El Niño is not a new phenomenon; it is a climate oscillation in the Pacific Ocean that occurs roughly every three to seven years, bringing anomalous weather and temperatures with it. However, the strength of the 2016 El Niño event was likely magnified by increasing global temperatures.

While the cause of climate change will continue to be debated amongst politicians, the majority of earth and atmospheric scientists have made it clear that it is human-driven and not slowing down anytime soon. The five hottest years since 1880? 2016, 2015, 2014, 2010 and 2013.

“If you’re 29 or younger, no month of your life has had below average global temperatures,” Harvell said. “It’s awful to think this generation has lived with warming impacts for their whole lives. It blows my mind that this is normal.”

Without these rising temperatures, coral reefs around these Pacific islands may recover, albeit slowly. Unfortunately, humans cannot expect the Earth to get cooler anytime soon.

“Given that the last three years have each successively been the warmest year on record, I think the prospect of another warm year in the next five years are pretty good,” Harvell said. “Reefs are really amazingly resilient, but they can’t sustain biodiversity with repeated hot years.”

As corals begin to die off, so do the ecosystems they support, impacting marine life and humans alike. Along with habitat loss for fish that are important for local fisheries, damaged corals fail to act as wave breaks in low-lying island nations surrounded by reefs. This makes these islands more susceptible to tsunamis and powerful storm surges.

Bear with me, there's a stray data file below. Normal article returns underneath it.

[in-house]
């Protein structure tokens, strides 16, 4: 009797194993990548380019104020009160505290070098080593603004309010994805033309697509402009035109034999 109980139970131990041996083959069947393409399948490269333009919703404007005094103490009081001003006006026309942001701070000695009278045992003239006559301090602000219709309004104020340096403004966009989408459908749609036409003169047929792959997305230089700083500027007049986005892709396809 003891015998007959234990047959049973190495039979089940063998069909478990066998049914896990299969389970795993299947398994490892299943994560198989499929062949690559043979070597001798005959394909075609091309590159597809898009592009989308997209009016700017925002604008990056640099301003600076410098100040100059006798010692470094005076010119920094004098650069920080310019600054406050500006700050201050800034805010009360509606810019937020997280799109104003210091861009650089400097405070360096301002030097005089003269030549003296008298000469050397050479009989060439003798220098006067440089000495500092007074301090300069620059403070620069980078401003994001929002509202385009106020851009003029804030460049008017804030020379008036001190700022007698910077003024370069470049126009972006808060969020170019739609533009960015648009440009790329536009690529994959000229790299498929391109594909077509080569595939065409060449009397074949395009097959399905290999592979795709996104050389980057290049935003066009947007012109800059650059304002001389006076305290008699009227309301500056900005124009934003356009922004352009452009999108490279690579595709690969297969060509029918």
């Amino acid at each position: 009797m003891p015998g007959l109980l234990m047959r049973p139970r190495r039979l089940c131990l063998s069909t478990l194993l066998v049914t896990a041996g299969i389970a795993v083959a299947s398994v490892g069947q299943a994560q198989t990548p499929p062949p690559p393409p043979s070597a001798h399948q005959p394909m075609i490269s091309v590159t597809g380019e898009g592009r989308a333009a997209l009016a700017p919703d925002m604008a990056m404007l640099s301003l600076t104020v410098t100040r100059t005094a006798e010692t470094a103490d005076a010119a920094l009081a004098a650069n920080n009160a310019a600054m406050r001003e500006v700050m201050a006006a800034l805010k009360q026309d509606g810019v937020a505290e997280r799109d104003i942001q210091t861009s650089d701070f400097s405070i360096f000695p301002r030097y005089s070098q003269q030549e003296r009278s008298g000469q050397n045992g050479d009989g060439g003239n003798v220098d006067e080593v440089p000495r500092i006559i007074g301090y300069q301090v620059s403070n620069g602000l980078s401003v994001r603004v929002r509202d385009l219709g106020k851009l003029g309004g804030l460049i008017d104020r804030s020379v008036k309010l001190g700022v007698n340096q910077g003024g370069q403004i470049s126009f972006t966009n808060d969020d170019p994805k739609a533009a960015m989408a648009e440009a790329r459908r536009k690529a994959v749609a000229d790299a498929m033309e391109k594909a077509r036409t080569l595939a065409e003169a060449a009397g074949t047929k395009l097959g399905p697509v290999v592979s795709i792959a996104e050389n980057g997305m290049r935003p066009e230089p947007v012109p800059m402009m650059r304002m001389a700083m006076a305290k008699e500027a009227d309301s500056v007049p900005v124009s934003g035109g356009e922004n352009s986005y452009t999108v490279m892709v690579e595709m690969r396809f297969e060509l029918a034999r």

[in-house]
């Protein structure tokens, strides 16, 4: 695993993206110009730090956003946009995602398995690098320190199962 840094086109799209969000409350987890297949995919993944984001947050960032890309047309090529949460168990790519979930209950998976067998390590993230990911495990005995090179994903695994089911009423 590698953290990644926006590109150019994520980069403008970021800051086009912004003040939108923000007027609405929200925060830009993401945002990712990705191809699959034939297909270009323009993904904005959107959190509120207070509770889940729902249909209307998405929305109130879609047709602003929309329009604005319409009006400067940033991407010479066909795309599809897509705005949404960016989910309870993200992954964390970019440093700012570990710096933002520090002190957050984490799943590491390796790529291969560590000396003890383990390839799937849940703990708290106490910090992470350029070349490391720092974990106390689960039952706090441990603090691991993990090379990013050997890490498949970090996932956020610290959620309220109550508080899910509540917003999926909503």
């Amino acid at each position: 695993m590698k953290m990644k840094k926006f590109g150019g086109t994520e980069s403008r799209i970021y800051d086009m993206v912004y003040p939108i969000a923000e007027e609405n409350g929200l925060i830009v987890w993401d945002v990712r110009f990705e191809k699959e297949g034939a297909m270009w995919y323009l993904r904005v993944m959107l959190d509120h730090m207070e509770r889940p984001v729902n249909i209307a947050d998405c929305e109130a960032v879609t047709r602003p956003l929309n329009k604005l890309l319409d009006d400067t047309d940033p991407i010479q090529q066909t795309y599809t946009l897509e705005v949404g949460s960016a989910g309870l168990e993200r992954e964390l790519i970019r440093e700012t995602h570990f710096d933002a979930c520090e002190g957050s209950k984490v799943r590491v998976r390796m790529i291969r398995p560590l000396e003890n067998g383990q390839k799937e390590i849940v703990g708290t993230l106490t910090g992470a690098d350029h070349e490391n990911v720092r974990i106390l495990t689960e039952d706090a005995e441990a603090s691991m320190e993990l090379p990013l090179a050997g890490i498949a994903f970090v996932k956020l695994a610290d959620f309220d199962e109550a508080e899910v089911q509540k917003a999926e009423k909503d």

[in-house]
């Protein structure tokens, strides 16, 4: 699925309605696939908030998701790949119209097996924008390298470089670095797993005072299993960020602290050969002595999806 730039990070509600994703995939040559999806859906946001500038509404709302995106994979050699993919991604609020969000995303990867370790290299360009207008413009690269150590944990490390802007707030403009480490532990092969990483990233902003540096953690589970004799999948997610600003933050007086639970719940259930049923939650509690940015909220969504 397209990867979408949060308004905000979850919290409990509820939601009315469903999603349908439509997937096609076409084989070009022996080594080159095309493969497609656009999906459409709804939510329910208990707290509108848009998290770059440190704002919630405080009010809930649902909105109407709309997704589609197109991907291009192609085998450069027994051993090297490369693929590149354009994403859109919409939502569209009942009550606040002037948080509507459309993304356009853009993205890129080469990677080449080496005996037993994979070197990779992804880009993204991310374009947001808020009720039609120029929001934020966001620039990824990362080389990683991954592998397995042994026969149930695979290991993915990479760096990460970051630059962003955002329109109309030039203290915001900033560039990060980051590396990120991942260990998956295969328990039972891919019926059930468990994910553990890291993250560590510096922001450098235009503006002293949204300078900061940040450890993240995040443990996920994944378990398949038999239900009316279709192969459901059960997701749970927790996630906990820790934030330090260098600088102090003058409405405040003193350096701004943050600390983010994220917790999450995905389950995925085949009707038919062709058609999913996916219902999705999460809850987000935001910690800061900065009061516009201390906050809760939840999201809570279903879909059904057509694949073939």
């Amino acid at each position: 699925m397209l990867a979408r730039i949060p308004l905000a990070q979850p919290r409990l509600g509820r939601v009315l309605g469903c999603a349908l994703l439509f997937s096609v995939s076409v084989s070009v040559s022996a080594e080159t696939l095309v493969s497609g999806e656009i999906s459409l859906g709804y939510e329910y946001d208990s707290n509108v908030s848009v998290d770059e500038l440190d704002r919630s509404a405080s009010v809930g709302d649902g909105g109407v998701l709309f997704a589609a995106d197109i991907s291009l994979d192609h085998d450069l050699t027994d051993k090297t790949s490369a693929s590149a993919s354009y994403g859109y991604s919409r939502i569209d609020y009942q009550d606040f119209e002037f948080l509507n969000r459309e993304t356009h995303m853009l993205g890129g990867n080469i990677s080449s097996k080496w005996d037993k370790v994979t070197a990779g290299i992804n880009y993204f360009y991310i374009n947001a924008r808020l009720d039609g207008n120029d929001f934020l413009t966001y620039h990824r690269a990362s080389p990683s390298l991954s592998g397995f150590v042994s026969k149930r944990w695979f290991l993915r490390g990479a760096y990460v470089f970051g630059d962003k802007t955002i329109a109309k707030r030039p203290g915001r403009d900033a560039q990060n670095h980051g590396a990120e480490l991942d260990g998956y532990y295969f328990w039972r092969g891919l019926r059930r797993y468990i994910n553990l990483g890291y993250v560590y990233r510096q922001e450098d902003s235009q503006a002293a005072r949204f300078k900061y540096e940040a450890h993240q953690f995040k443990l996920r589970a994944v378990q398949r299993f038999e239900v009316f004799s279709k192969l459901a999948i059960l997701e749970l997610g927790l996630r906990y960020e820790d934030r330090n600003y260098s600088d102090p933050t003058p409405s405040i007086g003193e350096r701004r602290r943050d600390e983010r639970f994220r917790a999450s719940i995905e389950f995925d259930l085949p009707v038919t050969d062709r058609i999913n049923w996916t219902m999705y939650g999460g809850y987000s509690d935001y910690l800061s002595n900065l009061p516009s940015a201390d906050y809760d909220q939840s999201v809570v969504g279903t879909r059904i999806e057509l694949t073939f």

It is easy, in the face of such bad news regarding the health and state of global corals, to pronounce the Great Barrier Reef dead. It seems as though dramatic gestures and absolute headlines are the only options to get people to act instead of sitting idly by. But despite this temptation, we must predicate their desire to fight with facts as opposed to feelings. Facts tell us that strides are being taken towards preserving the corals that are still alive.

Harvell notes that the aforementioned article’s headline, although incorrect, likely had good intentions. However, announcing its death makes saving coral reefs appear to be a lost cause, instead of a challenge that scientists and politicians have begun to take on. Last year, the third annual Our Oceans conference, hosted by then-Secretary of State John Kerry, reiterated the importance of marine protected areas to protect fragile marine environments. It also highlighted new technology and ideas to reduce marine pollution, overfishing and carbon dioxide emissions.

As for what Cornell students can do to help coral reefs? Harvell does not limit the possibilities, but gave one main suggestion.

“In the end, I find that education is one of our most important tools and if Cornell students could spread what they learn to their families, it could make a big impact,” Harvell said.

Coral reefs throughout the world, though damaged by direct and indirect human activity, are not gone. As long as there are well informed leaders and citizens, the Great Barrier Reef’s obituary will have to wait.